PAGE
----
Welcome changes in downstream markets – and the risk of intervention by antitrust authorities

Plans announced by Petrobras new management of selling its refineries and focusing on deep water (pre-salt) E&P tend to enhance competition in the downstream markets and to create relevant investment opportunities in Brazil. They are part of an ambitious project of divestments of refineries called Parcerias em Refino, which was launched by Petrobras in early 2018, subsequently suspended in connection with a decision by Brazil`s Supreme Court, and then resumed (see the article in this newsletter).

Paradoxically, this welcome trend may be hampered by initiatives taken by Brazil’s antitrust authority CADE. Following a joint study conducted with the industry watchdog National Oil Agency (ANP), CADE set out a far-reaching investigation into the alleged abuse of dominance on the part of Petrobras. Initial recommendations indicate this might result in over-arching forced divestiture of assets designed to undo vertical integration and thus foster competition.

CADE’s initiative is as ambitious as it is disputable. Under the relevant statutory provisions, Brazil`s antitrust authority must act in reaction to alleged anticompetitive behavior (or in the context of merger reviews). While the forced selling of assets is a remedy provided for under the relevant statutory provisions, it should only be resorted to in those situations where the market growth and ensuing dominance of the relevant investigated party result clearly from established anticompetitive behavior; as the antitrust jargon has it, when causal link is established between the investigated conduct and the market structure at hand. This stems from common sense and it is indeed how CADE has been applying the law over time, as demonstrated by its case law.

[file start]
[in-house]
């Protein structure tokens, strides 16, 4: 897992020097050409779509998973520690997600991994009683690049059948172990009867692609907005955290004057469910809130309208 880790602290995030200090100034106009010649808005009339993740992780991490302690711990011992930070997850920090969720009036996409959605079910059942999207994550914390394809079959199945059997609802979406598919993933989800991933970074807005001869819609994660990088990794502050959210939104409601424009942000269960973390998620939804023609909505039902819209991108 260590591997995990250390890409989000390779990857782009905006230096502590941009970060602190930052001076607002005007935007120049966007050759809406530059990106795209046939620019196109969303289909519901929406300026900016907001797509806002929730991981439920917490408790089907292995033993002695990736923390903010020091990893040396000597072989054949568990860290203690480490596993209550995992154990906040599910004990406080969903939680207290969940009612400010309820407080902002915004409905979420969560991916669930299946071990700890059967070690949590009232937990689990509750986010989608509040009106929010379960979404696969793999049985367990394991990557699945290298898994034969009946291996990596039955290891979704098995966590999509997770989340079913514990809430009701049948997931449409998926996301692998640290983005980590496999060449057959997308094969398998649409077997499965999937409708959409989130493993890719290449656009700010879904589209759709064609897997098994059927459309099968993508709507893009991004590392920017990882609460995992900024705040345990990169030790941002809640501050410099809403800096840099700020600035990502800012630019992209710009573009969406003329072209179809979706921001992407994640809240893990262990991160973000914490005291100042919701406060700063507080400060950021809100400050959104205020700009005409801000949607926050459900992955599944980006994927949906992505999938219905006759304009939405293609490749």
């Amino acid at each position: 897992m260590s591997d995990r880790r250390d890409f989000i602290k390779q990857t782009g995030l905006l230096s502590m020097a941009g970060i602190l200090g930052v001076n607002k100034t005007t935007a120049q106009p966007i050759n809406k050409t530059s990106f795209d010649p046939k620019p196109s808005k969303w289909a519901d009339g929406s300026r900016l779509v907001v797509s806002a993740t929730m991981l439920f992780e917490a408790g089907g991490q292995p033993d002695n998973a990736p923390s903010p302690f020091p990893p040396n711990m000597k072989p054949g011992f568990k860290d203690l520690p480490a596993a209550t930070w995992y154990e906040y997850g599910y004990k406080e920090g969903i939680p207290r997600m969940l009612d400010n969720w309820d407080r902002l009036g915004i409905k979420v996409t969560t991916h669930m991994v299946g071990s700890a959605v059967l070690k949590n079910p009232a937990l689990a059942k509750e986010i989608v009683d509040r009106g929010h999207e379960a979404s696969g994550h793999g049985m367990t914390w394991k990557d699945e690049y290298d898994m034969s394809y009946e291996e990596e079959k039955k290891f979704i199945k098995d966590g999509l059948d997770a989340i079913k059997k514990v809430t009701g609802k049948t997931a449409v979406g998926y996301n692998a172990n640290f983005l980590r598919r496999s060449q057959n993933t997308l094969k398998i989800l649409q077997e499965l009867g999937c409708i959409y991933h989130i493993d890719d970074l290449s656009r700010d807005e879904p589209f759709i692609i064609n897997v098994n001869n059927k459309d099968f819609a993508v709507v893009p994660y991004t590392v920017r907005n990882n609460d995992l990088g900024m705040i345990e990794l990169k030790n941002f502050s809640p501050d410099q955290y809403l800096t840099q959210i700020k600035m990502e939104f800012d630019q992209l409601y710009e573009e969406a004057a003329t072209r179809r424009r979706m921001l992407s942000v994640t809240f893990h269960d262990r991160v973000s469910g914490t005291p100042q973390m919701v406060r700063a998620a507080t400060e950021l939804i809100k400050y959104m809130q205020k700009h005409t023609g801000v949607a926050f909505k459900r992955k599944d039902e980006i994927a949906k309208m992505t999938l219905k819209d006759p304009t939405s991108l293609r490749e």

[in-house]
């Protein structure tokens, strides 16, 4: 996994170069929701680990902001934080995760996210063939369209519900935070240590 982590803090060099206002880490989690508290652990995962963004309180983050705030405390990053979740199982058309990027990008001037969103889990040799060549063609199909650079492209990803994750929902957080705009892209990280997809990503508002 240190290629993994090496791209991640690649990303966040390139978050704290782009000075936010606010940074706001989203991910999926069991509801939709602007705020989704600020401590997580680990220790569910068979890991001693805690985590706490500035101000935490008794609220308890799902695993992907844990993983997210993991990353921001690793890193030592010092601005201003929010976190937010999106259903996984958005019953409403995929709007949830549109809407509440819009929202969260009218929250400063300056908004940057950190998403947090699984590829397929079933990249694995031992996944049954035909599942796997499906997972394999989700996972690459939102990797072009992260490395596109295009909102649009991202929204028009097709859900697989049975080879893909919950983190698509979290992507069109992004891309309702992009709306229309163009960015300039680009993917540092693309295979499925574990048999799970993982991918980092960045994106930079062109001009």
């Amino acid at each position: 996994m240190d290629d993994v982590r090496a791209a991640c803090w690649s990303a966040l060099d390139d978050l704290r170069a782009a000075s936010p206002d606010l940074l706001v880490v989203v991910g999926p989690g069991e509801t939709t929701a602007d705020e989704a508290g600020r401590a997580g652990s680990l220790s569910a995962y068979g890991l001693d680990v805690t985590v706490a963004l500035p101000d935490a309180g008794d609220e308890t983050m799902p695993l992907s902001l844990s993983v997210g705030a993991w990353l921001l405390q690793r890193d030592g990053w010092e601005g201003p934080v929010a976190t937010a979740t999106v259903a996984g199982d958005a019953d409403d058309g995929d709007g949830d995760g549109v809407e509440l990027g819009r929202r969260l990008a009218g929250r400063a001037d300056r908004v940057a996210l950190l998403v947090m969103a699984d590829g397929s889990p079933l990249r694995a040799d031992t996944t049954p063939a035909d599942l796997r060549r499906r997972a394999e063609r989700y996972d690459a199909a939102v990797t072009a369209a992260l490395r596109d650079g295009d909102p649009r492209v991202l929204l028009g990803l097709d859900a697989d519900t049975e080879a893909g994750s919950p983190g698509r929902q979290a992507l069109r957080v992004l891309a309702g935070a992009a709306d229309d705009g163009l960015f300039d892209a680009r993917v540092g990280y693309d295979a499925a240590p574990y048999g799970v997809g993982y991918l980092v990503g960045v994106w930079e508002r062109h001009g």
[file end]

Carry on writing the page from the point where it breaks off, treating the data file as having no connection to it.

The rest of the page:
Petrobras’ dominant position in Brazil’s downstream markets does not result from violation of antitrust law and policy, however. It results from deliberate choices taken by the Executive and Legislative branches of government. Indeed, this was a design adopted when Petrobras was created in the early 1950s; and it was reiterated in the 1990s, when the Federal Constitution was amended in order to allow for competitive markets in the energy industry.

The Oil & Gas Act (Lei do Petróleo) which followed the constitutional amendments, chose to institute competition in a gradual fashion, through the abolition of government controls over prices (to this date, never fully implemented) and over imports, and not through the thorough reshuffling of the structure of the industry, as occurred in relation to telecom and power.

Under Brazil`s government history and tradition, and – more importantly - under the applicable statutory provisions, it is up to the so-called core, or direct, administration, which does not include the antitrust authority, to promote the redesign of the structure of regulated industries, which is to be done through Congress and the Executive branch.

The National Council for Energy Policy (CNPE) is empowered to set the general guidelines for the industry, while the Ministries of Mines and Energy and of Economy have specific competences in this regard. Under the structure of the new federal administration, the latter has an area – the Secretariat for Energy and Quantitative Studies - specifically entrusted with proposing laws and guidelines aimed at fostering competition in the energy industry.

The administration is better equipped than CADE to ensure the feasibility of divestment and the attractiveness of the assets and businesses to be divested, to maximize value for Petrobras and its shareholders – and, importantly, to foster competition. These are not incompatible objectives, and the agents in the relevant departments of the Federal Government may reach out to CADE to hear its opinion in shaping and pursuing them.

L&S Authors

Bolívar Moura Rocha

Bolívar Moura Rocha

Marcos Drummond Malvar

Marcos Drummond Malvar


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